South Carolina has become the latest state to ban transgender students from fully participating in school athletics.
House Bill 4608 (HB 4608), also called the “Save Women’s Sports Act,” was signed into law by Gov. Henry McMaster on Monday.
The law mandates student-athletes to play on sports teams that correspond with the sex recorded on their birth certificate on or near the time of their birth.
“The Save Women’s Sports Act is now the law of the land in South Carolina. We have to do everything we can to protect the young men and women in our state who choose to pursue athletic competition, and that’s why I proudly signed this bill into law yesterday,” McMaster tweeted. “It’s common sense, boys should play boys sports and girls should play girls sports.”
Governors in Oklahoma, Arizona and Tennessee recently signed similar bills into law this year.
The SC United for Justice & Equality coalition has vowed to fight the legislation.
“It pains us to see lawmakers in South Carolina, and now the governor, ignore the voices of thousands of South Carolinians – including parents, medical providers, students, faith leaders, and transgender people ourselves – who expressed loudly and clearly that this bill will harm young people in our state,” Gender Benders Executive Director Campaign for Southern Equality Community Health Program Director Ivy Hill said.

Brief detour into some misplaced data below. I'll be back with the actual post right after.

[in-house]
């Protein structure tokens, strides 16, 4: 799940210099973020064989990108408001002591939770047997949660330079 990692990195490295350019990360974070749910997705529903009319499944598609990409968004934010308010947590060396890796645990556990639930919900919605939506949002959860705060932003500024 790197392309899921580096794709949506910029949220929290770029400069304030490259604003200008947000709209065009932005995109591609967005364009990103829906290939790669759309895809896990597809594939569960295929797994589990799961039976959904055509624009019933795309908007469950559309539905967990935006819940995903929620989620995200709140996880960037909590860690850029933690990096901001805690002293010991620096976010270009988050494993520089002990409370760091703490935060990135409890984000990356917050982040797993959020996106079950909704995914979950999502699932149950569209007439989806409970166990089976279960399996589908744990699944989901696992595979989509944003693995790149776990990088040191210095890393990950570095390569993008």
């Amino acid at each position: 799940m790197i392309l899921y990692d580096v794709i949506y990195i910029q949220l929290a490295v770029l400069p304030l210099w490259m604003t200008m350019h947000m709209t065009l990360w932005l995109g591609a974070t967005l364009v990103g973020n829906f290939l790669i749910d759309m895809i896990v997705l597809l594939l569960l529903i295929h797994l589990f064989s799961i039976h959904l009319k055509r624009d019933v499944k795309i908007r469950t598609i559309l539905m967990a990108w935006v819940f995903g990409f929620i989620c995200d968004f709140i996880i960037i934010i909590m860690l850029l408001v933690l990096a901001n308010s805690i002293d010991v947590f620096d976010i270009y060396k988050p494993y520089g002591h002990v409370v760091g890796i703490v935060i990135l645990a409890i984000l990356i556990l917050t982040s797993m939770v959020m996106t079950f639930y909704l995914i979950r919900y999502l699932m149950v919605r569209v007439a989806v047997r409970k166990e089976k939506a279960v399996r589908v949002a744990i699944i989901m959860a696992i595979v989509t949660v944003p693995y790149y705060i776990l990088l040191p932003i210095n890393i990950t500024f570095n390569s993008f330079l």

“Transgender youth are not a threat to fairness in sports, and this law now needlessly stigmatizes young people who are simply trying to navigate their adolescence, make friends, and build skills like teamwork and leadership, winning and losing.”
Several other LGBTQ+ advocates and health experts have condemned the law.
“Like every one of the sports bans we’ve seen passed across the country over the last three years, this is a solution in search of a problem, and it will only work to increase the isolation and stigmatization of an already-marginalized group of students,” Sam Ames, director for advocacy and government affairs at the LGBTQ+ youth suicide prevention organization The Trevor Project, said in a statement.